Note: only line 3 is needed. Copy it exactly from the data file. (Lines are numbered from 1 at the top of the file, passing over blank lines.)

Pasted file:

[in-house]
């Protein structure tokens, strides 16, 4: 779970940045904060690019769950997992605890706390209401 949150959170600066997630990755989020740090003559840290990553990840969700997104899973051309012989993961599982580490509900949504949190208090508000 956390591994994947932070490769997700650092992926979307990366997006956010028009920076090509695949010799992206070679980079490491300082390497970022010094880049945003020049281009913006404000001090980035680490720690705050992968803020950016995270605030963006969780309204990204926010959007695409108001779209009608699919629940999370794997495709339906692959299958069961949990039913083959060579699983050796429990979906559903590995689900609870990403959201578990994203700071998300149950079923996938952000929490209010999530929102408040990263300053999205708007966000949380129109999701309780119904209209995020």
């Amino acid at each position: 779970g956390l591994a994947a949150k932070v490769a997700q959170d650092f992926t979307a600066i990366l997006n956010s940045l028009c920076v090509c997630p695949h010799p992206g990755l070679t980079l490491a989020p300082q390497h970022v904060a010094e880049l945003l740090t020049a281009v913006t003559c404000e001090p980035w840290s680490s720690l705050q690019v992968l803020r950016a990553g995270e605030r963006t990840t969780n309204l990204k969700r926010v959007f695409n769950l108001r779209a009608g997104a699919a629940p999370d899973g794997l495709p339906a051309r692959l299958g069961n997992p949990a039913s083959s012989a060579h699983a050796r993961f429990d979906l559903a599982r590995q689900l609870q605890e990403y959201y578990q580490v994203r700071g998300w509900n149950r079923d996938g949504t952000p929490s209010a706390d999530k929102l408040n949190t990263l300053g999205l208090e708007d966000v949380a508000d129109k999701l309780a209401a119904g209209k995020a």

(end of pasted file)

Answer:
């Amino acid at each position: 779970g956390l591994a994947a949150k932070v490769a997700q959170d650092f992926t979307a600066i990366l997006n956010s940045l028009c920076v090509c997630p695949h010799p992206g990755l070679t980079l490491a989020p300082q390497h970022v904060a010094e880049l945003l740090t020049a281009v913006t003559c404000e001090p980035w840290s680490s720690l705050q690019v992968l803020r950016a990553g995270e605030r963006t990840t969780n309204l990204k969700r926010v959007f695409n769950l108001r779209a009608g997104a699919a629940p999370d899973g794997l495709p339906a051309r692959l299958g069961n997992p949990a039913s083959s012989a060579h699983a050796r993961f429990d979906l559903a599982r590995q689900l609870q605890e990403y959201y578990q580490v994203r700071g998300w509900n149950r079923d996938g949504t952000p929490s209010a706390d999530k929102l408040n949190t990263l300053g999205l208090e708007d966000v949380a508000d129109k999701l309780a209401a119904g209209k995020a």